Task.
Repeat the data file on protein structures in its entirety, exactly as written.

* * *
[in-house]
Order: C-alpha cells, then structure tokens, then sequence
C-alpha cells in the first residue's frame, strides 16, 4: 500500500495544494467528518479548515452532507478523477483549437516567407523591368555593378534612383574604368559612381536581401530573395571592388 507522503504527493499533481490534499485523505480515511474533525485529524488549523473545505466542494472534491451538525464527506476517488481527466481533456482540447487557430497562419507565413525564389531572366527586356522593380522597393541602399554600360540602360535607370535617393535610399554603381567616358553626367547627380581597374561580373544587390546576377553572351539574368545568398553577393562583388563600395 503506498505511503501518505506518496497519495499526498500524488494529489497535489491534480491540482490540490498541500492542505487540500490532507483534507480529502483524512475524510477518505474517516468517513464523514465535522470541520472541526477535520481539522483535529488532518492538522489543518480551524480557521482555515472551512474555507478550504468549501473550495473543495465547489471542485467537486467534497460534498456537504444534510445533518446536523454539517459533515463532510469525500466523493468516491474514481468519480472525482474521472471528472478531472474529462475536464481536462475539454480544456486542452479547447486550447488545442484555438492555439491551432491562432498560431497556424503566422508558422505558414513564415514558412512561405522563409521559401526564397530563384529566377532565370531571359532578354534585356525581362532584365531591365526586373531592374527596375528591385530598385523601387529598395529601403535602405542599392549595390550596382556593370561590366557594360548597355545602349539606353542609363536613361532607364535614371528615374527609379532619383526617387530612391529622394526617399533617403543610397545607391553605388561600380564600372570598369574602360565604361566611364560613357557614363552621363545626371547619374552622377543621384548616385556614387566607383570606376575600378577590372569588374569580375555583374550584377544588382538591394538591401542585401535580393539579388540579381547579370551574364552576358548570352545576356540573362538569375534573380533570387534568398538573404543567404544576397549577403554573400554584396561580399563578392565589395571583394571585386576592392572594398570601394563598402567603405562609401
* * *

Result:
[in-house]
Order: C-alpha cells, then structure tokens, then sequence
C-alpha cells in the first residue's frame, strides 16, 4: 500500500495544494467528518479548515452532507478523477483549437516567407523591368555593378534612383574604368559612381536581401530573395571592388 507522503504527493499533481490534499485523505480515511474533525485529524488549523473545505466542494472534491451538525464527506476517488481527466481533456482540447487557430497562419507565413525564389531572366527586356522593380522597393541602399554600360540602360535607370535617393535610399554603381567616358553626367547627380581597374561580373544587390546576377553572351539574368545568398553577393562583388563600395 503506498505511503501518505506518496497519495499526498500524488494529489497535489491534480491540482490540490498541500492542505487540500490532507483534507480529502483524512475524510477518505474517516468517513464523514465535522470541520472541526477535520481539522483535529488532518492538522489543518480551524480557521482555515472551512474555507478550504468549501473550495473543495465547489471542485467537486467534497460534498456537504444534510445533518446536523454539517459533515463532510469525500466523493468516491474514481468519480472525482474521472471528472478531472474529462475536464481536462475539454480544456486542452479547447486550447488545442484555438492555439491551432491562432498560431497556424503566422508558422505558414513564415514558412512561405522563409521559401526564397530563384529566377532565370531571359532578354534585356525581362532584365531591365526586373531592374527596375528591385530598385523601387529598395529601403535602405542599392549595390550596382556593370561590366557594360548597355545602349539606353542609363536613361532607364535614371528615374527609379532619383526617387530612391529622394526617399533617403543610397545607391553605388561600380564600372570598369574602360565604361566611364560613357557614363552621363545626371547619374552622377543621384548616385556614387566607383570606376575600378577590372569588374569580375555583374550584377544588382538591394538591401542585401535580393539579388540579381547579370551574364552576358548570352545576356540573362538569375534573380533570387534568398538573404543567404544576397549577403554573400554584396561580399563578392565589395571583394571585386576592392572594398570601394563598402567603405562609401